In the shrinking business of independent grocers, Maupin Market thrives
By Drew Myron
Maupin Market is an endangered species.
Across the nation, rural independent grocery stores are struggling to stay alive. As the only full-service grocery store for 40 miles, the small shop is a critical link to fresh food and a strong community.
Independent grocers accounted for 11 percent of all U.S. grocery sales in 2015. But between 2005 and 2015, the number of independent stores dropped by 41 percent, according to the U.S. Economic Research Service. As with the family farm, small mom and pop stores such as Maupin Market are fewer and far between.
Boasting full shelves and happy shoppers, Maupin Market is very much alive thanks to the tenacity of owners Allison and Randy Bechtol, who came to Maupin in midlife and reinvented themselves as small-town grocers.
In 2010, Randy and Allison left their health care careers in Portland to live year-round in what had been their weekend getaway. The couple spent months renovating the nearly 100-year- old building in the center of town, carefully uncovering its mercantile history and enhancing the inherent charm.
Faced with the task of learning a new industry, they connected with other small grocers in Government Camp and Stevenson to gather support and advice.
“We jumped in with both feet,” Allison says.
Today, Maupin Market stands as a blend of old-fashioned character and modern freshness.
Eight years after leaving Portland, the couple is still thrilled.
“Instead of the stress and strain of budgets and bottom lines, now it’s, ‘How are the bananas going to look this week?’” Randy says with a laugh.
“I like the slower pace here,” she says. “It feels more fulfilling.”
A List of Challenges
Once a timber town, Maupin is now a full-fledged tourist destination, attracting nearly 100,000 visitors annually to a town of just 400 full-time residents.
This seasonal nature creates challenges, and the trick is to balance fluctuating needs. Success lies in volume, and that can be a stumble for small shops that can’t sell, store or afford to buy large volumes of products. The result is often higher prices for both store owner and shopper. To address the dilemma, Maupin Market offers incentives, such as a 5 percent discount to locals.
Rural areas also see less frequent deliveries. While urban areas typically have two or three deliveries in a week, the food comes just once weekly in Maupin.
“It’s a challenge to keep things fresh,” Randy says.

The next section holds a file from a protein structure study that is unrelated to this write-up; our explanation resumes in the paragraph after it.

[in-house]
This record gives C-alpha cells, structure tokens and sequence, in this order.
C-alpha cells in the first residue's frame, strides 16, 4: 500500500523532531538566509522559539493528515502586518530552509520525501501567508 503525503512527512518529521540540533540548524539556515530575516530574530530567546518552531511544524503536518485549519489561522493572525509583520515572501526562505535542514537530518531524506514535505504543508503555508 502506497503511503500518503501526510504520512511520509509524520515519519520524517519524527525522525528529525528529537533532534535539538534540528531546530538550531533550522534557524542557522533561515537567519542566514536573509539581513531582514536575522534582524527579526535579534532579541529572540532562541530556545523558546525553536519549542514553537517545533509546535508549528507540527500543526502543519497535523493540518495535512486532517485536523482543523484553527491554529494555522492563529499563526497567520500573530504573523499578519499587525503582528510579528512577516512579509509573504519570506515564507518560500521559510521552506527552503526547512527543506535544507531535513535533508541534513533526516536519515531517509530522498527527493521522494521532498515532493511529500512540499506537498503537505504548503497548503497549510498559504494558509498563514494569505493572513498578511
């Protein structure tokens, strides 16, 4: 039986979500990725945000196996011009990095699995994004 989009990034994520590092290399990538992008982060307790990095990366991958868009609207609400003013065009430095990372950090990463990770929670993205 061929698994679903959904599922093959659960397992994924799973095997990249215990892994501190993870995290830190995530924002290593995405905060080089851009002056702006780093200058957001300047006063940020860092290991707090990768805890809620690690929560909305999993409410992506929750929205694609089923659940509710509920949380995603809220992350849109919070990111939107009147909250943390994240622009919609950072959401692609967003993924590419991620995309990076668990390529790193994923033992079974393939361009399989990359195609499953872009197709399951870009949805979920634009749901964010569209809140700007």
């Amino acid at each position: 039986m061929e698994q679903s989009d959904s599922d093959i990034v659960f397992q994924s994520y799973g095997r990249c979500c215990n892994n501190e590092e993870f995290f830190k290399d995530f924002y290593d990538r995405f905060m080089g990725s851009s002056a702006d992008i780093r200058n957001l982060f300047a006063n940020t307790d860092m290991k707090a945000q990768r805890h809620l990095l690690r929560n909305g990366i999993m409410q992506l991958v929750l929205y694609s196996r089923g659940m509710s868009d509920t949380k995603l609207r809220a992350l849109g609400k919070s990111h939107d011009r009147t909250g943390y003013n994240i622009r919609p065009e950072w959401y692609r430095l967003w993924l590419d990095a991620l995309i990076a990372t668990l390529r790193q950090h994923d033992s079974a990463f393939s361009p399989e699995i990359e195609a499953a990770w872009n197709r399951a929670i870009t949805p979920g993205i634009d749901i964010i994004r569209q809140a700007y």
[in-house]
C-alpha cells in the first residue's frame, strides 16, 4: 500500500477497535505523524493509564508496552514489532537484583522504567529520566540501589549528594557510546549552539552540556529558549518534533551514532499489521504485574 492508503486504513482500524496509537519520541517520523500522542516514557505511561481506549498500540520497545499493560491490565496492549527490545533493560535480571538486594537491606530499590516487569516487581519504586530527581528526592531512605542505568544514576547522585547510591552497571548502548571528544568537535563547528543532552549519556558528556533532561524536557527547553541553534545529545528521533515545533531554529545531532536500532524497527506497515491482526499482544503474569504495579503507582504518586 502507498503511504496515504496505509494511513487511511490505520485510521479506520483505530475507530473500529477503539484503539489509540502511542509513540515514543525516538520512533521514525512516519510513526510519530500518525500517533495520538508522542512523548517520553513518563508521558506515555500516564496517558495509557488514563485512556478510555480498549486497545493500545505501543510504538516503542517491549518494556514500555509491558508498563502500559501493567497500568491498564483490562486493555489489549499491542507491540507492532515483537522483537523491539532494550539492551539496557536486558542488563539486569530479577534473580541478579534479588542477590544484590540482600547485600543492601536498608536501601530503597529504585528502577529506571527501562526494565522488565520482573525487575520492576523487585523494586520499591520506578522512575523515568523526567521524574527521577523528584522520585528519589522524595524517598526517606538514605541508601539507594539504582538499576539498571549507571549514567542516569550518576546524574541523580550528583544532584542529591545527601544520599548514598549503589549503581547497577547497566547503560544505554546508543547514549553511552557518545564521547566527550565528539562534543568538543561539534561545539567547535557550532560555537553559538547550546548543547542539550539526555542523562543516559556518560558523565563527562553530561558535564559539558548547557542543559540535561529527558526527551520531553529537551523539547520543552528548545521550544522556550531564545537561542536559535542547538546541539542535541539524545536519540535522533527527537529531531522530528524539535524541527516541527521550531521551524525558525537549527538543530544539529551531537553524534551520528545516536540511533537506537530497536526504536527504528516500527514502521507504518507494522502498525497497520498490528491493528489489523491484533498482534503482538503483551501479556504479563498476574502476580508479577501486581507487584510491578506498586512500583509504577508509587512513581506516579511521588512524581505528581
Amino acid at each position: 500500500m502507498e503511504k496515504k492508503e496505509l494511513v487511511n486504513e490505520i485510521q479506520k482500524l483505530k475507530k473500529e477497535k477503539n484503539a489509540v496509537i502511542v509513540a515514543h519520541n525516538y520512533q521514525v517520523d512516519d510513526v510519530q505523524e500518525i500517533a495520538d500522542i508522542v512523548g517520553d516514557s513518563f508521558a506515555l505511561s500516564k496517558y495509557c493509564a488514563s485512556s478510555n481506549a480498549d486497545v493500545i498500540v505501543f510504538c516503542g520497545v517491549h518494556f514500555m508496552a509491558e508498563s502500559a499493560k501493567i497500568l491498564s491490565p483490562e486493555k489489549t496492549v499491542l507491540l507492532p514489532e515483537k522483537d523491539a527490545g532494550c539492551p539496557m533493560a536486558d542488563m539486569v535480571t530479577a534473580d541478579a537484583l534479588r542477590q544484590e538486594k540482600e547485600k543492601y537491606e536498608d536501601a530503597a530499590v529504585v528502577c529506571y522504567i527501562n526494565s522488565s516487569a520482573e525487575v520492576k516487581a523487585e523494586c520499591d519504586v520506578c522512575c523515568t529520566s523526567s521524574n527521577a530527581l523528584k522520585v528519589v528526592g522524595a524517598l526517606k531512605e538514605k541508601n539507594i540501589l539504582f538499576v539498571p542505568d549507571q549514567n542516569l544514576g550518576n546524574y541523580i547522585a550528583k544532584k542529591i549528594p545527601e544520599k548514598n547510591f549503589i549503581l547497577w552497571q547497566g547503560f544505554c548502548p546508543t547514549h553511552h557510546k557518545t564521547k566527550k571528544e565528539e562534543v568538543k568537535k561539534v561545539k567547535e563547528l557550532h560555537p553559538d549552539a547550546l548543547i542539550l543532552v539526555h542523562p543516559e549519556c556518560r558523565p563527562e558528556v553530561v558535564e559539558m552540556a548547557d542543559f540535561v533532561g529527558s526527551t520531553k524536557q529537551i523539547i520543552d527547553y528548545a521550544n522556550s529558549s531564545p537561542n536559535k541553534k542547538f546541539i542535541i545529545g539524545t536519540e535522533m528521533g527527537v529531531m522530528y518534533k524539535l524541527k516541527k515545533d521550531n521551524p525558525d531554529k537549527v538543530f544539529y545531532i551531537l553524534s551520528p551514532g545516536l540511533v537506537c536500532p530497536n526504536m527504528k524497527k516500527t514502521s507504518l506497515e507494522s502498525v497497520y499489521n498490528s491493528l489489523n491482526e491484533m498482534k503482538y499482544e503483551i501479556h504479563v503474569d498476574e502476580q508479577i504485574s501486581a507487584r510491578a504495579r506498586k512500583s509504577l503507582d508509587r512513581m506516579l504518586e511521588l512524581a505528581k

Some items may cost more than in the city stores, but it’s not because the owners are marking up and making bank.
“The profit margin is tight,” says Randy, typically between 2 to 5 percent of sales.
To stay relevant, Maupin Market stands apart by serving many needs. The shop is equal parts grocery store, liquor store and deli. In the summer, when tourists flock to the Deschutes River to fish and raft, business booms. Dozens of hoagies are sold each day, along with cold sandwiches, breakfast burritos, fresh- baked pastries and more.
Allison and Randy have deliberately worked to create business and community success, and a trio of locals gathering to gab proves that a successful small grocery is a place that fills many needs: food, of course, but also a sense of place and belonging.
“It’s a nice clean store and they’re always friendly,” says Roger Harwood, who joins his friends every morning for coffee and conversation in the market’s seating area brightened with local artwork.
“They treat us right,” Jim Turner says.
“And it’s better than Facebook,” Clint Steen adds.
As business leaders, the Bechtols regularly contribute goods, time and money to local groups and causes. They are also active volunteers. Allison is president of the Chamber of Commerce, and Randy has served several years on city council.
From special orders to SNAP payments, toddlers to coffee klatches, the market strives to serve a wide range of needs. Three days a week, the market provides meals for Head Start students. Nearly every day, older students from the school down the street wander in to shop and talk.
Why the Market Matters
Money spent at a local, independently owned grocery store cycles through the local economy and helps sustain small communities. Along with feeding people, small markets are a source of local taxes, boost area amenities and provide jobs. With a staff of 12 to 15, depending on the season, Maupin Market is one of the town’s largest employers.
“Rural grocery stores have long been a key contributor to the vitality of their communities,” notes Sharon Thornberry, rural communities liaison for Columbia Gorge Food Bank. “They are not only the source of fresh and healthy food, but a central connection in so many ways. The loss of these stores is often the final blow in the struggle for survival of a small town. It is essential that communities actively support and appreciate their local grocer if they want to continue to have access to food where they live.”
A thriving grocery store is an indicator of community vitality.
“It’s hard to picture a town not having a store,” Allison says. “We’re part of keeping the town sustainable. I can’t imagine living here if there wasn’t a grocery store.”
Maupin Market is open daily at 507 Deschutes Ave., Maupin, OR 97037. Go to www.maupinmarket.com or call (541) 395-2888.